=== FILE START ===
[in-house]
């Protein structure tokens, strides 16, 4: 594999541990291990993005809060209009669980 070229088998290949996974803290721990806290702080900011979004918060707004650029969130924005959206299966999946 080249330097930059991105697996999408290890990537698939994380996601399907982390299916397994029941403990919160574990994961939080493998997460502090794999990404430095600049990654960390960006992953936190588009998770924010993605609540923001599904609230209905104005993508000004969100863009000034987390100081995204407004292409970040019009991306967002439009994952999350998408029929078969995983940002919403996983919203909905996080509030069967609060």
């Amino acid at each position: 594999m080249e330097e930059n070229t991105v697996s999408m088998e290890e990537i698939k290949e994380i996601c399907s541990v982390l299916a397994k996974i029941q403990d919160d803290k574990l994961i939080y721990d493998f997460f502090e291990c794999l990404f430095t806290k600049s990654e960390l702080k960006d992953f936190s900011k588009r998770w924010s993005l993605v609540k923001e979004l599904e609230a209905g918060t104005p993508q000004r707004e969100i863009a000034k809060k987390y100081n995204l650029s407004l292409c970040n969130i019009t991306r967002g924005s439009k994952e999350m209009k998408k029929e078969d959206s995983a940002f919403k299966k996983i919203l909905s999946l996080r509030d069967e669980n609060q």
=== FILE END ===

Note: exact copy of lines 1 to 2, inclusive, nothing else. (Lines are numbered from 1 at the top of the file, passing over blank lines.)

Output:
[in-house]
């Protein structure tokens, strides 16, 4: 594999541990291990993005809060209009669980 070229088998290949996974803290721990806290702080900011979004918060707004650029969130924005959206299966999946 080249330097930059991105697996999408290890990537698939994380996601399907982390299916397994029941403990919160574990994961939080493998997460502090794999990404430095600049990654960390960006992953936190588009998770924010993605609540923001599904609230209905104005993508000004969100863009000034987390100081995204407004292409970040019009991306967002439009994952999350998408029929078969995983940002919403996983919203909905996080509030069967609060």